Rogue planets are elusive cosmic objects that have similar masses like the planets in our Solar System. But they do not orbit a star. They roam freely on their own. A team of astronomers have used the data from several European Southern Observatory telescopes and other facilities and discovered at least 70 new rogue planets in our galaxy. This is the largest group of rogue planets ever discovered. This is also an important step towards understanding the origins and features of these mysterious galactic nomads. The new findings have been published in Nature Astronomy.
Rogue planets stay far away from any star illuminating them. This is why it is impossible to image them. But the new team of astronomers took advantage of the fact that these planets are still hot enough to glow, even after million years of their formation. This fact made them directly detectable by sensitive cameras on large telescopes. Scientists found at least 70 new rogue planets with masses comparable to Jupiter. They have found it in a star-forming region close to our Sun, in the Upper Scorpius and Ophiuchus constellations.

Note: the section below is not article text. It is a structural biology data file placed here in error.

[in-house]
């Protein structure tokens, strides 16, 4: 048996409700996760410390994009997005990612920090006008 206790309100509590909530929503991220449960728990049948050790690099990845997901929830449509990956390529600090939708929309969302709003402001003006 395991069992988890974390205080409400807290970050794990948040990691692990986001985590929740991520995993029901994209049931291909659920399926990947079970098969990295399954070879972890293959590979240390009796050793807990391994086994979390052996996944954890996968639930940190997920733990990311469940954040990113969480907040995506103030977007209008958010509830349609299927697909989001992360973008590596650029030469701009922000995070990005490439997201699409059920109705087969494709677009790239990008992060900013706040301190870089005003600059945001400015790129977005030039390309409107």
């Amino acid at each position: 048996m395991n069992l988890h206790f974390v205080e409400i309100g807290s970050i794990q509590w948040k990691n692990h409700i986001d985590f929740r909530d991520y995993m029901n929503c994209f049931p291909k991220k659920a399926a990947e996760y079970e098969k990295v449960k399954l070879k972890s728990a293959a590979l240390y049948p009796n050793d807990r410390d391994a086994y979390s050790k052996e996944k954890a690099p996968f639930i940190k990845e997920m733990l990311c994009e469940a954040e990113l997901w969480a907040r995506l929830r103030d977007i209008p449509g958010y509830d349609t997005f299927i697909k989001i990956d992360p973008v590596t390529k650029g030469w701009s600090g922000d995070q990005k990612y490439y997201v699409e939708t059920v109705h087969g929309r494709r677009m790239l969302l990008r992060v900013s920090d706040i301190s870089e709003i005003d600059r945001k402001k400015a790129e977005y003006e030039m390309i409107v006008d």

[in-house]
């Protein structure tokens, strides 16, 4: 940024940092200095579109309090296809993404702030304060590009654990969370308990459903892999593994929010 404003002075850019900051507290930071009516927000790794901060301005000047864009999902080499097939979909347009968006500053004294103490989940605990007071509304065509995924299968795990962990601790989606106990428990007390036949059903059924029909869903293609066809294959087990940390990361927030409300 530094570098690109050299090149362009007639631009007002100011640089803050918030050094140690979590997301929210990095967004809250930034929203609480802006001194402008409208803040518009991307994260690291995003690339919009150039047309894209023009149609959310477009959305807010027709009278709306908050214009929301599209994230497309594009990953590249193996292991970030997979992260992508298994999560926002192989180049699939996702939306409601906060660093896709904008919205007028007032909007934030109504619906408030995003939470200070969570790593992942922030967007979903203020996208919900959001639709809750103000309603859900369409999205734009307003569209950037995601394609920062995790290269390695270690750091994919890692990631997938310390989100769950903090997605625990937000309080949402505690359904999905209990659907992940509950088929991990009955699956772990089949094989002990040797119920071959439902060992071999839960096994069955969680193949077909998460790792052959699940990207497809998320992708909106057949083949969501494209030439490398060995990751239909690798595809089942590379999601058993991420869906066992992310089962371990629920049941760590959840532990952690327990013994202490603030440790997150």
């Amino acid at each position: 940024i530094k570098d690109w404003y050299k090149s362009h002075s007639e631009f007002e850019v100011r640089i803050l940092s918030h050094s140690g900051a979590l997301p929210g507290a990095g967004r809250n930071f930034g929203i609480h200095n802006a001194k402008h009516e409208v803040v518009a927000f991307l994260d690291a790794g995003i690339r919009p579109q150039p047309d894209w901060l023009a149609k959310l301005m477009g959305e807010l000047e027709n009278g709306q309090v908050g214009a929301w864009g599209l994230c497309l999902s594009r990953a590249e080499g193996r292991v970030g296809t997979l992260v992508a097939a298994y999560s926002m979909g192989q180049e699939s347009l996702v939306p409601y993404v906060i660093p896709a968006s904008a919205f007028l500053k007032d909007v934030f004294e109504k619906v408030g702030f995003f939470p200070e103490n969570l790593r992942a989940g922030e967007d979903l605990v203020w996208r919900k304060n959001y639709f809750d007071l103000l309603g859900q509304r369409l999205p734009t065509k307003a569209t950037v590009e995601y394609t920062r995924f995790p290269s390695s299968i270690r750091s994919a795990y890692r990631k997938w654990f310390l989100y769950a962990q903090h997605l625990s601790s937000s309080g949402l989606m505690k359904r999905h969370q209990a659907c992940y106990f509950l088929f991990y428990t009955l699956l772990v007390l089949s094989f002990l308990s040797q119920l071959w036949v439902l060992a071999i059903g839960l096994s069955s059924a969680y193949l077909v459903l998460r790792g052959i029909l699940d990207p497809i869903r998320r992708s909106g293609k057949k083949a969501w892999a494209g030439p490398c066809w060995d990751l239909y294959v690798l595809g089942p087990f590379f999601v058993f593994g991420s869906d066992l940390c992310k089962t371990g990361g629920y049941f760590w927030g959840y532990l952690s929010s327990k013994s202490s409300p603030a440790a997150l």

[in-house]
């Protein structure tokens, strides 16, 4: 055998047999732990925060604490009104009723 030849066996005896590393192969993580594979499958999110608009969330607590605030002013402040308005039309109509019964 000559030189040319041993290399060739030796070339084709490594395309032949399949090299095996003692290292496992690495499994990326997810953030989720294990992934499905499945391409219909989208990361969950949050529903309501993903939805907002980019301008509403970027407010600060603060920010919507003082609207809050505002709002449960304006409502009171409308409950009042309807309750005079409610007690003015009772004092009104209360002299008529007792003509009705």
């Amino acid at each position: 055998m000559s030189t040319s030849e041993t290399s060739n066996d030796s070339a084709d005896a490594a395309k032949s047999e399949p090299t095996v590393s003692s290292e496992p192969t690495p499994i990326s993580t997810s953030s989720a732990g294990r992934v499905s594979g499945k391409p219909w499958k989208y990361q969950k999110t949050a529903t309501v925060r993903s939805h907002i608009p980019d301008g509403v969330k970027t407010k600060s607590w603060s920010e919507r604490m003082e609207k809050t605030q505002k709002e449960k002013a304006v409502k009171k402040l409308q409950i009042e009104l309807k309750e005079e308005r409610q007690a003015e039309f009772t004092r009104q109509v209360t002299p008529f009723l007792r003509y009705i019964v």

The team has used data spanning about 20 years from a number of telescopes on the ground and in space.
The team of scientists used observations from ESO’s Very Large Telescope, the Visible and Infrared Survey Telescope for Astronomy, the VLT Survey Telescope and the MPG/ESO 2.2-meter telescope located in Chile.
Scientists also used data from the European Space Agency’s Gaia satellite. This has marked a huge success for the collaboration of ground- and space-based telescopes in the exploration and understanding of our Universe.
These new findings suggests that there could be many more of these elusive, starless planets that is yet to be discovered.
The astronomers will study these rogue planets and they will find out how these mysterious objects form. Scientists think rogue planets can form from the collapse of a gas cloud that is too small to lead to the formation of a star. Another possible reason can be these rogue planets could have been kicked out from their parent system. But the correct reason is unknown to scientists till now.